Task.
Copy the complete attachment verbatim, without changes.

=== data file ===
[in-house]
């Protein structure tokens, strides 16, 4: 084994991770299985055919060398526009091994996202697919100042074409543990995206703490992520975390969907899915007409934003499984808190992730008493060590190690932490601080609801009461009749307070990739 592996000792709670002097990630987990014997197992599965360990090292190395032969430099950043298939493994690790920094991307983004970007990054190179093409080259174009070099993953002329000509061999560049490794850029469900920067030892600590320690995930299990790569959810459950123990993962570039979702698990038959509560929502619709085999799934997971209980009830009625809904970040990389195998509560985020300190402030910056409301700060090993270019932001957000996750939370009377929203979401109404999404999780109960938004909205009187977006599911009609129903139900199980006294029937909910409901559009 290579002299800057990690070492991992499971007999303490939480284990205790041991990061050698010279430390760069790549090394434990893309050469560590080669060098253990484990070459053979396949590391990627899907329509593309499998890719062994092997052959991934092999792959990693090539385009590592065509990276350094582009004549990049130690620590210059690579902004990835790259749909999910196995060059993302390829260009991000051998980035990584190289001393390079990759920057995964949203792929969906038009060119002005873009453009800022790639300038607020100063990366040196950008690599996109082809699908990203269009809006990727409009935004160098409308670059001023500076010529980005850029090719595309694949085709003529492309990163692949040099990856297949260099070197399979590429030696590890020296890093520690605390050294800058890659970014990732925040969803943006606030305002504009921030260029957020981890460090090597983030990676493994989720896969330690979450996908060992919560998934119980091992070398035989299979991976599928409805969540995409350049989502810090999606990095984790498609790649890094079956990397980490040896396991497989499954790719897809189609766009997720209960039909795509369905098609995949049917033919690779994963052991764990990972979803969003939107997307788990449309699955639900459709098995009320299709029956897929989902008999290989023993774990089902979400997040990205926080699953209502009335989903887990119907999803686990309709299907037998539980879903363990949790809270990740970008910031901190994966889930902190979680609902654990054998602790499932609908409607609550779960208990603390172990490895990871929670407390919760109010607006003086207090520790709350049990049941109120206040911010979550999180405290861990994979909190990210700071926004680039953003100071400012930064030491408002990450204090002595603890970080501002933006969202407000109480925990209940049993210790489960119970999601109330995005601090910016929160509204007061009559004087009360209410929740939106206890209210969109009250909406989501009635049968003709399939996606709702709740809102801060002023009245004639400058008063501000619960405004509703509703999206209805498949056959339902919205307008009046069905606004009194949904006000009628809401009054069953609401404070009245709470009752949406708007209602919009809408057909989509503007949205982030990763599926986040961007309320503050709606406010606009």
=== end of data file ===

[in-house]
């Protein structure tokens, strides 16, 4: 084994991770299985055919060398526009091994996202697919100042074409543990995206703490992520975390969907899915007409934003499984808190992730008493060590190690932490601080609801009461009749307070990739 592996000792709670002097990630987990014997197992599965360990090292190395032969430099950043298939493994690790920094991307983004970007990054190179093409080259174009070099993953002329000509061999560049490794850029469900920067030892600590320690995930299990790569959810459950123990993962570039979702698990038959509560929502619709085999799934997971209980009830009625809904970040990389195998509560985020300190402030910056409301700060090993270019932001957000996750939370009377929203979401109404999404999780109960938004909205009187977006599911009609129903139900199980006294029937909910409901559009 290579002299800057990690070492991992499971007999303490939480284990205790041991990061050698010279430390760069790549090394434990893309050469560590080669060098253990484990070459053979396949590391990627899907329509593309499998890719062994092997052959991934092999792959990693090539385009590592065509990276350094582009004549990049130690620590210059690579902004990835790259749909999910196995060059993302390829260009991000051998980035990584190289001393390079990759920057995964949203792929969906038009060119002005873009453009800022790639300038607020100063990366040196950008690599996109082809699908990203269009809006990727409009935004160098409308670059001023500076010529980005850029090719595309694949085709003529492309990163692949040099990856297949260099070197399979590429030696590890020296890093520690605390050294800058890659970014990732925040969803943006606030305002504009921030260029957020981890460090090597983030990676493994989720896969330690979450996908060992919560998934119980091992070398035989299979991976599928409805969540995409350049989502810090999606990095984790498609790649890094079956990397980490040896396991497989499954790719897809189609766009997720209960039909795509369905098609995949049917033919690779994963052991764990990972979803969003939107997307788990449309699955639900459709098995009320299709029956897929989902008999290989023993774990089902979400997040990205926080699953209502009335989903887990119907999803686990309709299907037998539980879903363990949790809270990740970008910031901190994966889930902190979680609902654990054998602790499932609908409607609550779960208990603390172990490895990871929670407390919760109010607006003086207090520790709350049990049941109120206040911010979550999180405290861990994979909190990210700071926004680039953003100071400012930064030491408002990450204090002595603890970080501002933006969202407000109480925990209940049993210790489960119970999601109330995005601090910016929160509204007061009559004087009360209410929740939106206890209210969109009250909406989501009635049968003709399939996606709702709740809102801060002023009245004639400058008063501000619960405004509703509703999206209805498949056959339902919205307008009046069905606004009194949904006000009628809401009054069953609401404070009245709470009752949406708007209602919009809408057909989509503007949205982030990763599926986040961007309320503050709606406010606009």